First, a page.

Toward the end of the test, your eye movements may be monitored while cool and warm water is placed inside your ears. In some cases, warm and cool air may be blown gently into your ears instead of using water. This part of testing is called the caloric test and may be done without using electrodes to detect the eye movements. The caloric test is not done if you have a perforated eardrum, because water used in the caloric test can get into the middle ear and lead to infection.
Testing may take up to 90 minutes.

How It Feels

You may become weak, dizzy, or nauseated during an electronystagmogram. You may feel as though you are going to fall down during testing. Care will be taken to make sure that you do not fall. The effects of the test are temporary.
The level of discomfort caused by an electronystagmogram depends on the reason for having the test. If you are having the test done due to periods of dizziness or vertigo, you may find that the test causes your condition to worsen temporarily.
During the caloric testing, you may feel nauseated and may vomit. You may need to lie down until the nausea and vomiting or vertigo pass.

Risks

An electronystagmogram may cause vomiting. There is a slight risk of causing a neck or back condition to worsen because of the quick body movements that are done during the test. If you have a neck or back condition, tell your health professional before the test so that precautions can be taken to prevent worsening of your problem.

Results

An electronystagmogram (ENG) is a test that measures involuntary rapid eye movements called nystagmus. ENG evaluates how well the eyes, inner ears, and brain help you maintain balance and a sense of position (such as when changing from lying down to a standing position). Results are recorded as normal or abnormal.

Normal

Test results are normal if there are no abnormal involuntary eye movements during testing. Normally, some nystagmus may be expected with head-turning. 
Results of the caloric test are normal if involuntary eye movements have normal direction and intensity.

Abnormal

Test results are abnormal if there is prolonged nystagmus or vertigo with head-turning. The results of the caloric test are abnormal if there are decreased eye movements or an absence of eye movements. Abnormal results may:

  1. Identify and locate some kinds of brain damage or damage to nerves or structures in the ear that affect balance.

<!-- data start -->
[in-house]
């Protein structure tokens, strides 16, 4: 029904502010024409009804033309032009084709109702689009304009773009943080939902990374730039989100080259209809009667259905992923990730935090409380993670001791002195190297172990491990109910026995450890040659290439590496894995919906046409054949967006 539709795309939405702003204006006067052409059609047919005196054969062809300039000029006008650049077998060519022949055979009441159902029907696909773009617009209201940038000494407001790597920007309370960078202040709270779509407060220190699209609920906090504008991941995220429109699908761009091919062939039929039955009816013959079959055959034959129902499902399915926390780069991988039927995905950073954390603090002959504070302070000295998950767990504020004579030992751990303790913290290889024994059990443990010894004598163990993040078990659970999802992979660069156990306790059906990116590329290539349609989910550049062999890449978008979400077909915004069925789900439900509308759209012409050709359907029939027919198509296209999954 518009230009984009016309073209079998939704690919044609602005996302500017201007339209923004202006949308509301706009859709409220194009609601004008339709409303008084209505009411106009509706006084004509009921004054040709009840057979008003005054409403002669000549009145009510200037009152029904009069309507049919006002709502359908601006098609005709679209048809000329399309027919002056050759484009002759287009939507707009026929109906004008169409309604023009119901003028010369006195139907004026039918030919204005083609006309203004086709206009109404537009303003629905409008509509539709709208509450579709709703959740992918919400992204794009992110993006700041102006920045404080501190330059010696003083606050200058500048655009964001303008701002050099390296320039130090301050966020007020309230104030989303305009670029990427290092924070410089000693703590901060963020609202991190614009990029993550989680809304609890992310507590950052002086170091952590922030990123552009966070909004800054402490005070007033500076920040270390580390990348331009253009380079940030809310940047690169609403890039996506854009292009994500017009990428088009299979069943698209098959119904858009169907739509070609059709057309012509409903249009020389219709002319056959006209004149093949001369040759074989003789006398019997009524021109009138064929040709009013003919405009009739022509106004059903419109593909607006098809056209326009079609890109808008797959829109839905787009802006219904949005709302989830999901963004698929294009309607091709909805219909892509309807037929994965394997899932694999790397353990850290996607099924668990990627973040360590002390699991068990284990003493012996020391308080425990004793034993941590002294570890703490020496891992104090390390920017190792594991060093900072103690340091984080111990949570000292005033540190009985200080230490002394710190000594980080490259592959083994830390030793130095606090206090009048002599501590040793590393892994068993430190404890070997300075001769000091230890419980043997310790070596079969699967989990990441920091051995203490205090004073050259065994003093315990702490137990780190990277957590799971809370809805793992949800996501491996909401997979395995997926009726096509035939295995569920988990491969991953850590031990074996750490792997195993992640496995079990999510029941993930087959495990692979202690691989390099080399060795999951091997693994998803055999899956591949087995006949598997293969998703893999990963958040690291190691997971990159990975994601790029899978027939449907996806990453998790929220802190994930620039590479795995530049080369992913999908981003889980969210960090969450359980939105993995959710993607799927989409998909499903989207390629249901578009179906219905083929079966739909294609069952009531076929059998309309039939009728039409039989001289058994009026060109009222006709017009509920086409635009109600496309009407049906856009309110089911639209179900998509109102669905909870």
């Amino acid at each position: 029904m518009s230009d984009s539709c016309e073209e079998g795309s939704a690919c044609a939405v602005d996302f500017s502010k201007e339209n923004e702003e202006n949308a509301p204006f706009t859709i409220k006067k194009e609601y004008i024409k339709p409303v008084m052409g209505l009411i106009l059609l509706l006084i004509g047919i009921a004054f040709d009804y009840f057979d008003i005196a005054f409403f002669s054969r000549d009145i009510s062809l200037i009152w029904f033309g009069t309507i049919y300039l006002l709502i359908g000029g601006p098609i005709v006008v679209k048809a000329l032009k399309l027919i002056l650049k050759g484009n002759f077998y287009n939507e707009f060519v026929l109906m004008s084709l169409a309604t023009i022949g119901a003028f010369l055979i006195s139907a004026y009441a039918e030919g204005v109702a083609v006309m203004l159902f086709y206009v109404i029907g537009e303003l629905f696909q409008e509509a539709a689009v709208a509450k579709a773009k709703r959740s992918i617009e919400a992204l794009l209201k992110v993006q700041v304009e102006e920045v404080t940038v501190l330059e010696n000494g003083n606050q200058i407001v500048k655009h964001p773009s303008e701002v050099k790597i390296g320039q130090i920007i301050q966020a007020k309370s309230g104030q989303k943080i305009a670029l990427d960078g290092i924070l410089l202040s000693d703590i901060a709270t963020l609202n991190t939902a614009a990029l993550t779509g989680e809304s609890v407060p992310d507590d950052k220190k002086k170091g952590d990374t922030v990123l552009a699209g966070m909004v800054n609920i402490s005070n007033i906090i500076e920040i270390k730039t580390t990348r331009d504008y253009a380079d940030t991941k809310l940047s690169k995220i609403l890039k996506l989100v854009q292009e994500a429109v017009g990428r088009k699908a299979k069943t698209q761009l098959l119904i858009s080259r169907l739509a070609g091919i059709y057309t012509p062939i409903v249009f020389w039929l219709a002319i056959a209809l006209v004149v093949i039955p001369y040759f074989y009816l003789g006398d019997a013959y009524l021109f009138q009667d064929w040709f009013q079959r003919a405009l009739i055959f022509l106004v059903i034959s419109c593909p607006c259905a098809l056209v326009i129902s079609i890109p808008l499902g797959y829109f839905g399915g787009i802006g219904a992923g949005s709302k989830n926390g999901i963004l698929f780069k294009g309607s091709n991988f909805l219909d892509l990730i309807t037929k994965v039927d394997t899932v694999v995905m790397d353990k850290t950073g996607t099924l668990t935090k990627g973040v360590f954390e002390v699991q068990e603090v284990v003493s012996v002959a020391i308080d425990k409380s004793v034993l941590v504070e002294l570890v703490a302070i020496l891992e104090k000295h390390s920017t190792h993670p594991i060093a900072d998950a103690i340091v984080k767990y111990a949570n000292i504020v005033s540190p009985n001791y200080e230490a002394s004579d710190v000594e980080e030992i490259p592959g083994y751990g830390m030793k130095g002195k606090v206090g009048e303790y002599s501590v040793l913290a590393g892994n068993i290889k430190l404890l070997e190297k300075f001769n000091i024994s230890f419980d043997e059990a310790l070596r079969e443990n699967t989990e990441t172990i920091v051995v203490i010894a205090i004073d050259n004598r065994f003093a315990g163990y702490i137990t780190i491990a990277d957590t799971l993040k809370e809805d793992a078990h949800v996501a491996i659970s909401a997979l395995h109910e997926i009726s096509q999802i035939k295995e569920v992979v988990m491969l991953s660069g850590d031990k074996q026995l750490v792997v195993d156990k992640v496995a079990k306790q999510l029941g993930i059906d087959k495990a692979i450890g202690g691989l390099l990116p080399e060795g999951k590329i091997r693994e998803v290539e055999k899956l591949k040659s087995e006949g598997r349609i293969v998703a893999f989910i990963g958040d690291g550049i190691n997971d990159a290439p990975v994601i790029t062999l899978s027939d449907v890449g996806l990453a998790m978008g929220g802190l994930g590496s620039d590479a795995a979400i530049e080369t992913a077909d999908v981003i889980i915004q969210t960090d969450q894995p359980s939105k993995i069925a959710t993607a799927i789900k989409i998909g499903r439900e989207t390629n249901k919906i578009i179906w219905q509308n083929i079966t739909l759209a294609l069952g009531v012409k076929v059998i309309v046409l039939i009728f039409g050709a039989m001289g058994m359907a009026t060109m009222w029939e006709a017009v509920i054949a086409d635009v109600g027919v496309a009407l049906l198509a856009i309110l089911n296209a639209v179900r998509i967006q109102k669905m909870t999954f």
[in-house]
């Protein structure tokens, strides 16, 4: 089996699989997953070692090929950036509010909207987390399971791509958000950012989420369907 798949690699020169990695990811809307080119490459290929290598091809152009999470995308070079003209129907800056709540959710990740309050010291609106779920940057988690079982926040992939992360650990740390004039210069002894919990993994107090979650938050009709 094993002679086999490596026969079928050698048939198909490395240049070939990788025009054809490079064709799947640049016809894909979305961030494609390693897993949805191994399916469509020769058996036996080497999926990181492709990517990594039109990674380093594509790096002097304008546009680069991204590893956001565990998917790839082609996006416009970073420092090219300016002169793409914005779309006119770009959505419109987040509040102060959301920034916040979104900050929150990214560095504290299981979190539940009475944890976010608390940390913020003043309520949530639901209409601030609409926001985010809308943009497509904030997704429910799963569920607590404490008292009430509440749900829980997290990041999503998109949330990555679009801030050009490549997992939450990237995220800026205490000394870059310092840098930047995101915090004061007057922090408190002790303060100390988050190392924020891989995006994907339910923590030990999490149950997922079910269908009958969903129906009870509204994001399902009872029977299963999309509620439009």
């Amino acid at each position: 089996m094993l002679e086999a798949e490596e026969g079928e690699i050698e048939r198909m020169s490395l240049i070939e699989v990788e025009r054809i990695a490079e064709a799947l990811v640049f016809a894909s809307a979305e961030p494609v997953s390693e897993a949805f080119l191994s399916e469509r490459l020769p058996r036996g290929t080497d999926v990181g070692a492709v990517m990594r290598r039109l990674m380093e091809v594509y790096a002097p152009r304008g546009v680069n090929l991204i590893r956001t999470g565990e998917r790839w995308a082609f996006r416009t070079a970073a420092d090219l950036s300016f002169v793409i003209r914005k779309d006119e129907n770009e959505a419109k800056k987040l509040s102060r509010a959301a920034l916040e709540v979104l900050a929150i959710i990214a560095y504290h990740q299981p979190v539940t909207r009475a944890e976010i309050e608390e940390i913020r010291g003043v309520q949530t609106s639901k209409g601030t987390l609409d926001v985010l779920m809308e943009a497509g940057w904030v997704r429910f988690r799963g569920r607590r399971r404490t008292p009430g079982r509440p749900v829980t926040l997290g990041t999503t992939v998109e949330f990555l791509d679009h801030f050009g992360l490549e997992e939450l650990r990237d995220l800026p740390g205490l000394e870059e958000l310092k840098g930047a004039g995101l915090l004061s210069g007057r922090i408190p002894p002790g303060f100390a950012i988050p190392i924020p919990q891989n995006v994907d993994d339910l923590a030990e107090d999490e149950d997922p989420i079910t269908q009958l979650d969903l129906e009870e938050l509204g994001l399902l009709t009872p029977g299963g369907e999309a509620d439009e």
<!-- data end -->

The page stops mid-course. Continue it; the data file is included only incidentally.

2. Suggest a stroke, Méniere’s disease, otosclerosis, multiple sclerosis, or labyrinthitis.
What Affects The Test

Factors that can interfere with your test and the accuracy of the results include:

  1. Some medications, such as stimulants (including caffeine), depressants, sedatives, and medications to relieve vertigo.
  2. Excess movements of the head or other movements, such as blinking,
  3. The inability to cooperate and focus. Medical conditions that affect attention, poor eyesight, and excessive sleepiness can affect test results.
What To Think About
  1. At some health care facilities, you cannot have an electronystagmogram if you have a pacemaker because the instrument that measures the eye movements can affect pacemaker function.
  2. The caloric test creates an abnormal situation that the ear would not normally experience. In some cases, this can make the results difficult to interpret.
  3. Because an electronystagmogram cannot detect some inner ear problems, a normal result does not completely rule out an inner ear condition.
  4. To evaluate hearing loss or tinnitus, other tests, such as audiometry may be done. If a tumor or stroke is suspected in a certain part of the brain, a CT scan or MRI scan may be used to confirm the diagnosis.
Credits:
Author: Jan Nissl, RN, BS
Primary Medical Reviewer: Renee M. Crichlow, MD – Family Medicine
Specialist Medical Reviewer: Colin Chalk, MD, CM, FRCPC – Neurology